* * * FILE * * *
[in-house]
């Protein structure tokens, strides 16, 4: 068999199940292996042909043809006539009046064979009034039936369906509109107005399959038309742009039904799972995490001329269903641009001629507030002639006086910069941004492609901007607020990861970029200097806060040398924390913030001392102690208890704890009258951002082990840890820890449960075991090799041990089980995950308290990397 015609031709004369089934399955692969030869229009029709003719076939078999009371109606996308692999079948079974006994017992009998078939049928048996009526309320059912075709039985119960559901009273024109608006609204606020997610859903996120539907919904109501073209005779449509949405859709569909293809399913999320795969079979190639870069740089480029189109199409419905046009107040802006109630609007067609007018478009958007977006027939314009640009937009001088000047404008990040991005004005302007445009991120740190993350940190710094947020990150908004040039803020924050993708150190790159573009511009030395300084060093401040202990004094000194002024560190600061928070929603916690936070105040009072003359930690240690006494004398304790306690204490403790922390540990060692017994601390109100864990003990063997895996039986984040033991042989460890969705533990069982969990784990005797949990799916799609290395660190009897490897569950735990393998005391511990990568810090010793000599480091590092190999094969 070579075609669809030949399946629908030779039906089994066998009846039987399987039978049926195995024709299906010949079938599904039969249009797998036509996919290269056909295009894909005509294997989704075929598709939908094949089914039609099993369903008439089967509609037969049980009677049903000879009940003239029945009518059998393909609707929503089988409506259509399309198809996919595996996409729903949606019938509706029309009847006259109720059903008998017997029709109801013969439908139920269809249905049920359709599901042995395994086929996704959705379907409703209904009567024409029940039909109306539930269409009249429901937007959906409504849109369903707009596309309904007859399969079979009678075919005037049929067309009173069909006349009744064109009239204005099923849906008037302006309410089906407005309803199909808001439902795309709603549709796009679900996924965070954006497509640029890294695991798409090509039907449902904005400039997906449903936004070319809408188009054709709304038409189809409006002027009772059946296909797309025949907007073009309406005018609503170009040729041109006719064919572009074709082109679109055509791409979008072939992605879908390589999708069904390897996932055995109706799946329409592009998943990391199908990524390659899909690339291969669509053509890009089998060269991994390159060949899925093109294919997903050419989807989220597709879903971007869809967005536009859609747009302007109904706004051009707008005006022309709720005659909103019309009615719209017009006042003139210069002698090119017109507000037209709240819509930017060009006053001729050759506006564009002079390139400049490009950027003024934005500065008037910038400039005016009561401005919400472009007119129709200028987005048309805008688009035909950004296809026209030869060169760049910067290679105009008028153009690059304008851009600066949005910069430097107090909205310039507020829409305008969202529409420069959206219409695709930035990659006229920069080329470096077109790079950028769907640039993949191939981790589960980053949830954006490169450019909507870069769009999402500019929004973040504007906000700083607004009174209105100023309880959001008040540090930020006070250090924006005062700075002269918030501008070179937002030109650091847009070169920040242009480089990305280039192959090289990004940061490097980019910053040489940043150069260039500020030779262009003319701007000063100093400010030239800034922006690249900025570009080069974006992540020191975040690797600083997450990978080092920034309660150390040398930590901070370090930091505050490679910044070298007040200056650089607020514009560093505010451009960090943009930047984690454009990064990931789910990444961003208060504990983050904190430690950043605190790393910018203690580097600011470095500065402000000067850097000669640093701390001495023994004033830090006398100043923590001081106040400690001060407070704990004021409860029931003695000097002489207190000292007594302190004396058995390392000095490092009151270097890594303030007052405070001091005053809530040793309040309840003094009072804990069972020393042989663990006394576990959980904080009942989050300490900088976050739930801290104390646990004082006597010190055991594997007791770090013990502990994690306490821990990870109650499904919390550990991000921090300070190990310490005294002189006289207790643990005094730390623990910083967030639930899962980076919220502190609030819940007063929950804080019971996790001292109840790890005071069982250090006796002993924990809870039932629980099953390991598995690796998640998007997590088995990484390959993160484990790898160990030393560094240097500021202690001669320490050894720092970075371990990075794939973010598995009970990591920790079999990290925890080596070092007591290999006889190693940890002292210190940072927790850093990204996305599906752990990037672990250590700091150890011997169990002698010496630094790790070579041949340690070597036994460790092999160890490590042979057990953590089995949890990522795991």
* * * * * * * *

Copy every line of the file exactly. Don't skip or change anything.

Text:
[in-house]
């Protein structure tokens, strides 16, 4: 068999199940292996042909043809006539009046064979009034039936369906509109107005399959038309742009039904799972995490001329269903641009001629507030002639006086910069941004492609901007607020990861970029200097806060040398924390913030001392102690208890704890009258951002082990840890820890449960075991090799041990089980995950308290990397 015609031709004369089934399955692969030869229009029709003719076939078999009371109606996308692999079948079974006994017992009998078939049928048996009526309320059912075709039985119960559901009273024109608006609204606020997610859903996120539907919904109501073209005779449509949405859709569909293809399913999320795969079979190639870069740089480029189109199409419905046009107040802006109630609007067609007018478009958007977006027939314009640009937009001088000047404008990040991005004005302007445009991120740190993350940190710094947020990150908004040039803020924050993708150190790159573009511009030395300084060093401040202990004094000194002024560190600061928070929603916690936070105040009072003359930690240690006494004398304790306690204490403790922390540990060692017994601390109100864990003990063997895996039986984040033991042989460890969705533990069982969990784990005797949990799916799609290395660190009897490897569950735990393998005391511990990568810090010793000599480091590092190999094969 070579075609669809030949399946629908030779039906089994066998009846039987399987039978049926195995024709299906010949079938599904039969249009797998036509996919290269056909295009894909005509294997989704075929598709939908094949089914039609099993369903008439089967509609037969049980009677049903000879009940003239029945009518059998393909609707929503089988409506259509399309198809996919595996996409729903949606019938509706029309009847006259109720059903008998017997029709109801013969439908139920269809249905049920359709599901042995395994086929996704959705379907409703209904009567024409029940039909109306539930269409009249429901937007959906409504849109369903707009596309309904007859399969079979009678075919005037049929067309009173069909006349009744064109009239204005099923849906008037302006309410089906407005309803199909808001439902795309709603549709796009679900996924965070954006497509640029890294695991798409090509039907449902904005400039997906449903936004070319809408188009054709709304038409189809409006002027009772059946296909797309025949907007073009309406005018609503170009040729041109006719064919572009074709082109679109055509791409979008072939992605879908390589999708069904390897996932055995109706799946329409592009998943990391199908990524390659899909690339291969669509053509890009089998060269991994390159060949899925093109294919997903050419989807989220597709879903971007869809967005536009859609747009302007109904706004051009707008005006022309709720005659909103019309009615719209017009006042003139210069002698090119017109507000037209709240819509930017060009006053001729050759506006564009002079390139400049490009950027003024934005500065008037910038400039005016009561401005919400472009007119129709200028987005048309805008688009035909950004296809026209030869060169760049910067290679105009008028153009690059304008851009600066949005910069430097107090909205310039507020829409305008969202529409420069959206219409695709930035990659006229920069080329470096077109790079950028769907640039993949191939981790589960980053949830954006490169450019909507870069769009999402500019929004973040504007906000700083607004009174209105100023309880959001008040540090930020006070250090924006005062700075002269918030501008070179937002030109650091847009070169920040242009480089990305280039192959090289990004940061490097980019910053040489940043150069260039500020030779262009003319701007000063100093400010030239800034922006690249900025570009080069974006992540020191975040690797600083997450990978080092920034309660150390040398930590901070370090930091505050490679910044070298007040200056650089607020514009560093505010451009960090943009930047984690454009990064990931789910990444961003208060504990983050904190430690950043605190790393910018203690580097600011470095500065402000000067850097000669640093701390001495023994004033830090006398100043923590001081106040400690001060407070704990004021409860029931003695000097002489207190000292007594302190004396058995390392000095490092009151270097890594303030007052405070001091005053809530040793309040309840003094009072804990069972020393042989663990006394576990959980904080009942989050300490900088976050739930801290104390646990004082006597010190055991594997007791770090013990502990994690306490821990990870109650499904919390550990991000921090300070190990310490005294002189006289207790643990005094730390623990910083967030639930899962980076919220502190609030819940007063929950804080019971996790001292109840790890005071069982250090006796002993924990809870039932629980099953390991598995690796998640998007997590088995990484390959993160484990790898160990030393560094240097500021202690001669320490050894720092970075371990990075794939973010598995009970990591920790079999990290925890080596070092007591290999006889190693940890002292210190940072927790850093990204996305599906752990990037672990250590700091150890011997169990002698010496630094790790070579041949340690070597036994460790092999160890490590042979057990953590089995949890990522795991």